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This article considers the tension between free speech rights and private property/contract rights. Neither free speech rights nor private property and contract rights are absolute. Where they intersect in the physical world, confusing legal doctrines usually emerge, such as the U.S. Supreme Court cases addressing private speech at privately owned company towns and shopping centers. Though a bright-line rule has emerged-the First Amendment pertains only to stateactors-the rule provides little prospective guidance because private actors can be characterized as state actors in some circumstances.

In the online world, the speech/rights dichotomy also raises complex issues. Online private actors routinely use their private property (such as computers and networks) to create virtual spaces designed for speech, though speaker access is usually controlled by contract. An online provider exercising its property or contract rights inevitably squelches a speaker's rights. Nevertheless, despite online providers' capacity to exercise their rights capriciously, courts so far have unanimously held that private online providers are not state actors for First Amendment purposes.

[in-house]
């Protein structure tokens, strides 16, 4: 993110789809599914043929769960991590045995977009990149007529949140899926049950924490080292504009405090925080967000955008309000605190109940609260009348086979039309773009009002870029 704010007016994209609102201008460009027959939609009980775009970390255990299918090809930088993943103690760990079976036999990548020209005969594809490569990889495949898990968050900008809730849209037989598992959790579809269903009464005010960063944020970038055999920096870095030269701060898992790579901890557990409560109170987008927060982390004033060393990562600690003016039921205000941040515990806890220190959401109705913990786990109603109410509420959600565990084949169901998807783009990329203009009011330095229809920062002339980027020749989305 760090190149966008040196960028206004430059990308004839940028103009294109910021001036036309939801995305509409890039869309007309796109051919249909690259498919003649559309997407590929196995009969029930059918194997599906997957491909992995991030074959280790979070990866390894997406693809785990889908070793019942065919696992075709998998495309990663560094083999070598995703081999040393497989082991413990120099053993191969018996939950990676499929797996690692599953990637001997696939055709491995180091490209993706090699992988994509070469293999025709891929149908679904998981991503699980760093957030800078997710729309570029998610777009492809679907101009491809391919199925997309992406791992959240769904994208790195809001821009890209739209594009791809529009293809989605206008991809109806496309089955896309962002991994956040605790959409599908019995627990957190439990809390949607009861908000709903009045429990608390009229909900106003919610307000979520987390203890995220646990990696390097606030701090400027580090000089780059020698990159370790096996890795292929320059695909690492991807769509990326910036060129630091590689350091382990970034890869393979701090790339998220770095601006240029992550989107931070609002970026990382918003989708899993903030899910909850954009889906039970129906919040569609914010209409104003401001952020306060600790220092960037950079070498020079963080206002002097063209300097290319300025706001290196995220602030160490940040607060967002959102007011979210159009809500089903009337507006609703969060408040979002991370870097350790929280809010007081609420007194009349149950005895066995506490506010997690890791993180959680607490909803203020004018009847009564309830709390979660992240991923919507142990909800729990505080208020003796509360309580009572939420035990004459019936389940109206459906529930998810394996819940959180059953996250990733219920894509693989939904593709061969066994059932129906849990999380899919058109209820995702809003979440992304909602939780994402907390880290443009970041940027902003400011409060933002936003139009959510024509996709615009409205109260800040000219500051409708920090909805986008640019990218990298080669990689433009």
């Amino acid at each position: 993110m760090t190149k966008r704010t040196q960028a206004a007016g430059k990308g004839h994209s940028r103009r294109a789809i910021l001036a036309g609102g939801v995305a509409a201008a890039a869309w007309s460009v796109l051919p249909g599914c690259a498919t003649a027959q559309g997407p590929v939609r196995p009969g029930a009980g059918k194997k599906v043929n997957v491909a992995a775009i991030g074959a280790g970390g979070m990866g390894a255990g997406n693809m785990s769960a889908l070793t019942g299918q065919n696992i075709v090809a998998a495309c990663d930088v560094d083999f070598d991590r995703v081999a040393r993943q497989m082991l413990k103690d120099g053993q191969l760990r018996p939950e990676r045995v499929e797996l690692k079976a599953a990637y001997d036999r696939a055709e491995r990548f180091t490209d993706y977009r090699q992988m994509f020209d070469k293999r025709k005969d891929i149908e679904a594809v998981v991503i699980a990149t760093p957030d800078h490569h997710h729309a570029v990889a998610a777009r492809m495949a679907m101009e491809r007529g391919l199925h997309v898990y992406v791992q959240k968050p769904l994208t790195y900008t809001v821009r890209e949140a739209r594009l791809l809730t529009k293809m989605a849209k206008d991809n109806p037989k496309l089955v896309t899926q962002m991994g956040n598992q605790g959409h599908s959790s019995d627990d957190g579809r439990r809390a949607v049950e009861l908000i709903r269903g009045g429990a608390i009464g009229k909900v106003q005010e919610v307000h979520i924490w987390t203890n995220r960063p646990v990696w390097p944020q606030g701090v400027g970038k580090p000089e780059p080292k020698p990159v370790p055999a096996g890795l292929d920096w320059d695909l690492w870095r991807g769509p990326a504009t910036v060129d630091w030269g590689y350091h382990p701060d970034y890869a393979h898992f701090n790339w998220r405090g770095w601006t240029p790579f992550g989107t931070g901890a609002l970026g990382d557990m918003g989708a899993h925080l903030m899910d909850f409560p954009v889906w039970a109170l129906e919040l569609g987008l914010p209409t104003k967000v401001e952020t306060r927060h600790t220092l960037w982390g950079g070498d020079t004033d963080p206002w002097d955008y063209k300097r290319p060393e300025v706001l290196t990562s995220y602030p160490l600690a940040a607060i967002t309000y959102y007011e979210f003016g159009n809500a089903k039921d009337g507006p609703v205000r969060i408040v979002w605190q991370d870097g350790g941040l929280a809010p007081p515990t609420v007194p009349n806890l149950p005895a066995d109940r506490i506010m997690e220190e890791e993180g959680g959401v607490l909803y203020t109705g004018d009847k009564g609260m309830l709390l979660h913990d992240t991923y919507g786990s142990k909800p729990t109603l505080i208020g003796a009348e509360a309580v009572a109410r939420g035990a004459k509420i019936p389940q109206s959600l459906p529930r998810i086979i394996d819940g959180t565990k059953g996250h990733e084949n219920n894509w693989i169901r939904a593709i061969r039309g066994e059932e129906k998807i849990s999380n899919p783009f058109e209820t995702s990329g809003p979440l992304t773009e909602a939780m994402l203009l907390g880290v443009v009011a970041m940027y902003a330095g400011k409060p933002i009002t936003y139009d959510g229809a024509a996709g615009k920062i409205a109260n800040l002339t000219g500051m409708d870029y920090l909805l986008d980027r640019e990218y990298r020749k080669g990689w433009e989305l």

With the emergence of virtual worlds, we must once again consider the speech/rights balance. To strike the balance, we must decide if virtual worlds are more like physical world company towns or shopping centers or just another category of online providers. Some commentators, most prominently Professor Jack Balkin of Yale Law School, believe that virtual worlds are different and have argued for limits to a virtual world provider's ability to regulate speech by its participants? This article rejects these arguments, using a recent incident involving Sims Online and Peter Ludlow, to show that virtual worlds are not distinguishable from other online providers. As a result, this article concludes that we should not create special speech rules for virtual worlds.



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